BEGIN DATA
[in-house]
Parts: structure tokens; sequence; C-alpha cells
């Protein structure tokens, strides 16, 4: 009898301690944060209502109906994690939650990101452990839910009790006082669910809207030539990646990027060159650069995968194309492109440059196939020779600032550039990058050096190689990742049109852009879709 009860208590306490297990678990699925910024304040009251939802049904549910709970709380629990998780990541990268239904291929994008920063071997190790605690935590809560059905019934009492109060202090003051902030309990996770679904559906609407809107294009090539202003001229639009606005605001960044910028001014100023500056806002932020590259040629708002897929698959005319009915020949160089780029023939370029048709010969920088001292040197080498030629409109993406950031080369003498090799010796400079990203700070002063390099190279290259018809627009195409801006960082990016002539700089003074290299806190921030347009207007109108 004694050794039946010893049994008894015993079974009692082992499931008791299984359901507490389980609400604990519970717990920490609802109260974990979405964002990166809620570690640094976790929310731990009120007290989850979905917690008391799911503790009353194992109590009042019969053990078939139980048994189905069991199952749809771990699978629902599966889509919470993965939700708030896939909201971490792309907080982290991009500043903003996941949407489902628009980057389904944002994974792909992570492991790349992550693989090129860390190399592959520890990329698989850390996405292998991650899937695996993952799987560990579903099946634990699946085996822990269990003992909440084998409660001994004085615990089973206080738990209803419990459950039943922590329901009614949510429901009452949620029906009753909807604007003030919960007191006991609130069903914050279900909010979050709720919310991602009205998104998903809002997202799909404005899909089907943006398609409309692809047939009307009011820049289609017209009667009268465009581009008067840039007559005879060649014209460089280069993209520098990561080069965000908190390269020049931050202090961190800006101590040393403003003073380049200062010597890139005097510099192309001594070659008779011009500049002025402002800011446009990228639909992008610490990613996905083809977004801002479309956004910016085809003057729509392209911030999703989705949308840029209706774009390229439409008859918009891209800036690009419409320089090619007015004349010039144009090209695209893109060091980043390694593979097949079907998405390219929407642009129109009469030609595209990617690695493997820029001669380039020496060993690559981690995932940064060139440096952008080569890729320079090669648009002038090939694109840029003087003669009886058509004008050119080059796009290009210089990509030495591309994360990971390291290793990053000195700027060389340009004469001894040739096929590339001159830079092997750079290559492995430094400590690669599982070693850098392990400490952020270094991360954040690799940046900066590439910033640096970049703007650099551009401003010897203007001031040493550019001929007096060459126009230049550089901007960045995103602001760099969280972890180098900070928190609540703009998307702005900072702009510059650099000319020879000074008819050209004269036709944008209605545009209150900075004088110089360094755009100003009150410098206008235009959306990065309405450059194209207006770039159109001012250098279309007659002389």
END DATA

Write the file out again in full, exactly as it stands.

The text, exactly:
[in-house]
Parts: structure tokens; sequence; C-alpha cells
């Protein structure tokens, strides 16, 4: 009898301690944060209502109906994690939650990101452990839910009790006082669910809207030539990646990027060159650069995968194309492109440059196939020779600032550039990058050096190689990742049109852009879709 009860208590306490297990678990699925910024304040009251939802049904549910709970709380629990998780990541990268239904291929994008920063071997190790605690935590809560059905019934009492109060202090003051902030309990996770679904559906609407809107294009090539202003001229639009606005605001960044910028001014100023500056806002932020590259040629708002897929698959005319009915020949160089780029023939370029048709010969920088001292040197080498030629409109993406950031080369003498090799010796400079990203700070002063390099190279290259018809627009195409801006960082990016002539700089003074290299806190921030347009207007109108 004694050794039946010893049994008894015993079974009692082992499931008791299984359901507490389980609400604990519970717990920490609802109260974990979405964002990166809620570690640094976790929310731990009120007290989850979905917690008391799911503790009353194992109590009042019969053990078939139980048994189905069991199952749809771990699978629902599966889509919470993965939700708030896939909201971490792309907080982290991009500043903003996941949407489902628009980057389904944002994974792909992570492991790349992550693989090129860390190399592959520890990329698989850390996405292998991650899937695996993952799987560990579903099946634990699946085996822990269990003992909440084998409660001994004085615990089973206080738990209803419990459950039943922590329901009614949510429901009452949620029906009753909807604007003030919960007191006991609130069903914050279900909010979050709720919310991602009205998104998903809002997202799909404005899909089907943006398609409309692809047939009307009011820049289609017209009667009268465009581009008067840039007559005879060649014209460089280069993209520098990561080069965000908190390269020049931050202090961190800006101590040393403003003073380049200062010597890139005097510099192309001594070659008779011009500049002025402002800011446009990228639909992008610490990613996905083809977004801002479309956004910016085809003057729509392209911030999703989705949308840029209706774009390229439409008859918009891209800036690009419409320089090619007015004349010039144009090209695209893109060091980043390694593979097949079907998405390219929407642009129109009469030609595209990617690695493997820029001669380039020496060993690559981690995932940064060139440096952008080569890729320079090669648009002038090939694109840029003087003669009886058509004008050119080059796009290009210089990509030495591309994360990971390291290793990053000195700027060389340009004469001894040739096929590339001159830079092997750079290559492995430094400590690669599982070693850098392990400490952020270094991360954040690799940046900066590439910033640096970049703007650099551009401003010897203007001031040493550019001929007096060459126009230049550089901007960045995103602001760099969280972890180098900070928190609540703009998307702005900072702009510059650099000319020879000074008819050209004269036709944008209605545009209150900075004088110089360094755009100003009150410098206008235009959306990065309405450059194209207006770039159109001012250098279309007659002389």